By Michael E. Miller
By Allie Conti
By Keegan Hamilton and Francisco Alvarado
By Jake Rossen
By Allie Conti
By Kyle Swenson
By Chris Joseph
By Michael E. Miller
Two hours before sunset this past September 23, sailors aboard a U.S. Coast Guard cutter spotted the Joe Cool. The 47-foot fishing yacht bobbed atop the waves, the white hull glowing against the azure water.
The Joe Cool was 100 nautical miles off-course. By 5 p.m. that Sunday, it should have been securely docked at the Miami Beach Marina. Its captain, 27-year-old Jake Branam; his wife, Kelley; and the two first mates — Sammy Kairy and Scott Gamble — were supposed to have been unloading a bounty of yellowfin tuna. Then Kelley and Jake had plans to pick up their kids, 2-year-old Taylor and 4-month-old Morgan, at Jake's grandfather's house.
Jake, Kelley, Sammy, and Scott were supposed to have returned from Bimini, where they should have dropped off two passengers: a handsome teenaged boy and a man with a Southern drawl and porcine eyes. The pair had paid $4,000 for the trip.
But when it was spotted, the boat was about 30 miles from Cuba. It was just a quick motor away from Angulla Cay in the Bahamas, an uninhabited, scrub-covered atoll famous to divers and fishermen for its mysterious blue holes — pockets that plunge 1,000 feet into the sea floor.
No one had heard from Jake, Kelley, Sammy, or Scott in two and a half days. As Coast Guard officers approached the Joe Cool, they should have heard voices. Instead, they were greeted with silence. There were no signs of burnt-out flares. The boat was empty, a ghostly white shell floating on the open ocean.
The officers boarded the ship and found the first clues to Miami's biggest murder mystery in years. According to the official report, the Coast Guard found the Joe Cool "in disarray. The search revealed, among other things, an identification card, six marijuana cigarettes, multiple half-opened packs of cigarettes, a laptop computer, computer accessories, luggage, a daily planner, clothing, cameras, and a cellular telephone.
"A handcuff key was also found on the vessel's bow, as well as a substance on the vessel's stern that subsequently tested positive for... human blood."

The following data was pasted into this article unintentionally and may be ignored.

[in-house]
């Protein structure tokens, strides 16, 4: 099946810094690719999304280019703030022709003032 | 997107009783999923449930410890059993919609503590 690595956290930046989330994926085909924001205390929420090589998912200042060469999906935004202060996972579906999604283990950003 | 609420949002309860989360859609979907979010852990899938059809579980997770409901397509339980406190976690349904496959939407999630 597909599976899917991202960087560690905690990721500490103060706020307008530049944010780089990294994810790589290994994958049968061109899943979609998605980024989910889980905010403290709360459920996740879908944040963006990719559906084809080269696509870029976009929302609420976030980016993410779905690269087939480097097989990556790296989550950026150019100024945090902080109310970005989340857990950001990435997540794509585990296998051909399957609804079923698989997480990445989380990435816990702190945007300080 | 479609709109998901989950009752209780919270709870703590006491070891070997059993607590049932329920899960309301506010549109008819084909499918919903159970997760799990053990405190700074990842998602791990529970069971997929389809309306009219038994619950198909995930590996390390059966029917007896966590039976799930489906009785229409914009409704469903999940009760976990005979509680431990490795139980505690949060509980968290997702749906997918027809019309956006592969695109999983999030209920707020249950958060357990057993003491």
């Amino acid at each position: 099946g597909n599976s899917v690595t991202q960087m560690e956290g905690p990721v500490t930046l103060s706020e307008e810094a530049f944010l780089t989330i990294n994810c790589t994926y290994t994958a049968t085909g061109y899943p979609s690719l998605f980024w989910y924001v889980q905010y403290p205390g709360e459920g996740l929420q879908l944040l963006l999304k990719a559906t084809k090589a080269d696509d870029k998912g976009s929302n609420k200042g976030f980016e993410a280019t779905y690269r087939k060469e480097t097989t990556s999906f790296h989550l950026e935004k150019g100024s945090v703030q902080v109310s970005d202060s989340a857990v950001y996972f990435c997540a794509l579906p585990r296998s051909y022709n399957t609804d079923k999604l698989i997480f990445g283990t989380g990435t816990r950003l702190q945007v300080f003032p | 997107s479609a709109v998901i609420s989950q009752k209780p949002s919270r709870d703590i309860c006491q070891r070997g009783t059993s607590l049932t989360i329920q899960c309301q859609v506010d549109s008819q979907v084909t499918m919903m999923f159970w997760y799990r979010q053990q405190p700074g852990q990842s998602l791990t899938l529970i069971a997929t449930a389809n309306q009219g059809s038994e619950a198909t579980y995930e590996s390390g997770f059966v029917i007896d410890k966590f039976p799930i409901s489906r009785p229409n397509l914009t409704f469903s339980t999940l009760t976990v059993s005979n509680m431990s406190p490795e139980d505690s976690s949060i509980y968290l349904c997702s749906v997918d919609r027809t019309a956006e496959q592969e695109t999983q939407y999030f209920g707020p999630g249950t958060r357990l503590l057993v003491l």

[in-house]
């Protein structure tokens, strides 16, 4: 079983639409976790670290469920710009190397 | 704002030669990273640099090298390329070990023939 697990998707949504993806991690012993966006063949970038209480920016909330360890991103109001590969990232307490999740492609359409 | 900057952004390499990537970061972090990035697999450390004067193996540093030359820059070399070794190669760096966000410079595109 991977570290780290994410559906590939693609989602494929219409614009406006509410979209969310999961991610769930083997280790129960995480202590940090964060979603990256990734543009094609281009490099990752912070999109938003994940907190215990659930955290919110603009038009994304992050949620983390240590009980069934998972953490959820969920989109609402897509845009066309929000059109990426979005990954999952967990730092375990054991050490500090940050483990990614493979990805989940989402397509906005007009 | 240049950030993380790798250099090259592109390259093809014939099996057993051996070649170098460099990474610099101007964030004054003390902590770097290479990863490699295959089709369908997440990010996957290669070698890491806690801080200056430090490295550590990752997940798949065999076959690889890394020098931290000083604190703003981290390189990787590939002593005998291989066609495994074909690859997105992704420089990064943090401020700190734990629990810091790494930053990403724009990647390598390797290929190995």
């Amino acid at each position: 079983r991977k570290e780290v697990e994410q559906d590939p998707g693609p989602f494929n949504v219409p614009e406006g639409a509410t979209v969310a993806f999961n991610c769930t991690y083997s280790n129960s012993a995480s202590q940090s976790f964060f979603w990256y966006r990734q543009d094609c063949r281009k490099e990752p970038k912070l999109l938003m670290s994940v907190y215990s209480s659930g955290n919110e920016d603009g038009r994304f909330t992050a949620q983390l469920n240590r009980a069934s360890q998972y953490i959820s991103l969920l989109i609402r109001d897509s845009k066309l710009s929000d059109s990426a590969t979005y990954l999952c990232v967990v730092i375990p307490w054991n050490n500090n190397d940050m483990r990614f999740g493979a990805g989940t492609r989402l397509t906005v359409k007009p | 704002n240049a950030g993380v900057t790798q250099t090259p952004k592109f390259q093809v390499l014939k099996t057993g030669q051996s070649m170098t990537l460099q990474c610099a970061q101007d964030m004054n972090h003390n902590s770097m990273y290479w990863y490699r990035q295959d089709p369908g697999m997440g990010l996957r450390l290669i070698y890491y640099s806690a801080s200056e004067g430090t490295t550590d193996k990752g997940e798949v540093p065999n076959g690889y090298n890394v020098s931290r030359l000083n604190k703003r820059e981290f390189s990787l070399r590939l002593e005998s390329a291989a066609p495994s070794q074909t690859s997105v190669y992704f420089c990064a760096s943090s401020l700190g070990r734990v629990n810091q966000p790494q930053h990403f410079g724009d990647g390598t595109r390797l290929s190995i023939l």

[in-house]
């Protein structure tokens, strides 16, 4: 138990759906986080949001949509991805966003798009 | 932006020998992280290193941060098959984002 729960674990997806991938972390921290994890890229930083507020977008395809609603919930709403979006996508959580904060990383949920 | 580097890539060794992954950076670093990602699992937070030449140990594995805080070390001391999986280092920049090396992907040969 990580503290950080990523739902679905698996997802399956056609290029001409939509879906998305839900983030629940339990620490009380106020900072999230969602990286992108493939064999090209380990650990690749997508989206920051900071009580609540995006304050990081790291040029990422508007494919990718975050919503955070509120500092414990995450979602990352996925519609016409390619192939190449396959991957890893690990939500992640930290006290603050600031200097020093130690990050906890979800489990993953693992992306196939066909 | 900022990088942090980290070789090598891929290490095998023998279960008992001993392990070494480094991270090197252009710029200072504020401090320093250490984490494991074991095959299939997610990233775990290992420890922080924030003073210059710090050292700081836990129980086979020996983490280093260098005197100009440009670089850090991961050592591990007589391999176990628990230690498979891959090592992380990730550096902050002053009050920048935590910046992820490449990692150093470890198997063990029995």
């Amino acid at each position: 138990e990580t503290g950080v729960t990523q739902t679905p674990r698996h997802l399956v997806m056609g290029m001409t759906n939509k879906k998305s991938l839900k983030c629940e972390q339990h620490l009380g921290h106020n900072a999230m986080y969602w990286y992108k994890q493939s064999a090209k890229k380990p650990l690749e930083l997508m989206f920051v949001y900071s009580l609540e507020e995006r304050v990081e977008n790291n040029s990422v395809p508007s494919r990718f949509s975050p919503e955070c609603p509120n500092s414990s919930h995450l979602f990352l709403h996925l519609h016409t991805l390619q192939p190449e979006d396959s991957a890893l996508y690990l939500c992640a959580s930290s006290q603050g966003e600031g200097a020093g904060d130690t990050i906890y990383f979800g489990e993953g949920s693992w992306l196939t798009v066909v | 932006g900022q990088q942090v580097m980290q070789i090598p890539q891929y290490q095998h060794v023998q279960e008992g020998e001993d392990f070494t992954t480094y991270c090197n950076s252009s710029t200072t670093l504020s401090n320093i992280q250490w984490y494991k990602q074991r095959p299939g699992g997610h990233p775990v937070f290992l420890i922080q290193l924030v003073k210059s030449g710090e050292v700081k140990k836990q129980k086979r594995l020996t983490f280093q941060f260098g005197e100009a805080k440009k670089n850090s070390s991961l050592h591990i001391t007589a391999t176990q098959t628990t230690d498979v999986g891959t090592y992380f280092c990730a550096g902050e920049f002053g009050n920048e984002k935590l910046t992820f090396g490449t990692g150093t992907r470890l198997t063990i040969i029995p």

Where were Jake, Kelley, Sammy, and Scott? And where were the two passengers?
Leanne Van Laar-Uttmark is sobbing in the lobby of the Marriott Hotel on Washington Avenue in Miami Beach. She pulls a pack of tissues from her purse, slowly extracts one, and dabs at her eyes. Her mascara is running. She crumples the Kleenex in her right hand and holds it tightly.
Two months have passed since her 30-year-old daughter, Kelley, disappeared from the Joe Cool. Leanne is headed for a lifetime without her baby, which is hard to accept. "I haven't given up hope," she says. "I don't think she's gone. I think I would feel it."
It's 9:30 a.m., and the Marriott lobby is bustling. Business travelers stir their coffee as sunburned and hungover tourists hit the nearby breakfast bar. Leanne, sitting on a love seat, doesn't seem to notice the commotion around her. Lately, she's been consumed with trying to find someone who can donate the use of a large boat so a search-and-recovery team can comb the Bahamas for the Joe Cool crew; Leanne thinks they might still be alive on a remote island.
"Why hasn't anyone donated a boat?" Leanne says. Then she sobs. "The FBI asked me, 'Could Kelley have just run away?,' and I said, 'No, absolutely not.' "
Leanne looks down at the small table in front of her, where she has spread out a few photos, a Christmas card, and a small album. "Here's Kelley's ski pass," she says. "And here's one of her in braces." The snapshots show a stunning girl with chestnut-colored hair, big brown eyes, and a wide smile — an all-American beauty, athletic and glowing with confidence.
Leanne is 51. A former flight attendant who lives in St. Louis, she looks like a more mature version of Kelley, but with blond hair. Leanne says she doesn't like Miami — she hates the humidity, the bugs, the rude people. No doubt she loathes the city too because it summoned her daughter, who came here to escape.
"Kelley never fit in" at home, Leanne says, shaking her head. "She was like a fish out of water."
Kelley Van Laar was born in Kalamazoo, Michigan, on July 11, 1977 — 7/11/77: a lucky date, her mother thought. Along with older sister Genny, she had softball, hayrides, pumpkin patches — "a really happy childhood," Leanne says.
Kelley loved sports. She saved her allowance to ski at Timber Ridge, a local slope. She was a tomboy; her favorite superhero was Wonder Woman. She adored He-Man. She went through an Egypt phase when she was 7, fascinated by the "Mummy Room" at the Kalamazoo Public Library. The rambunctious girl was a cheerleader in junior high school and even played on the boys football team. Kelley also loved pets. "I cannot tell you how many stray animals came into our house," Leanne says. "If they died, we would have these elaborate funerals. Kelley would make us sing 'Amazing Grace.' " Later, when she was a teenager, the stray animals were replaced by needy kids, whom Leanne often fed.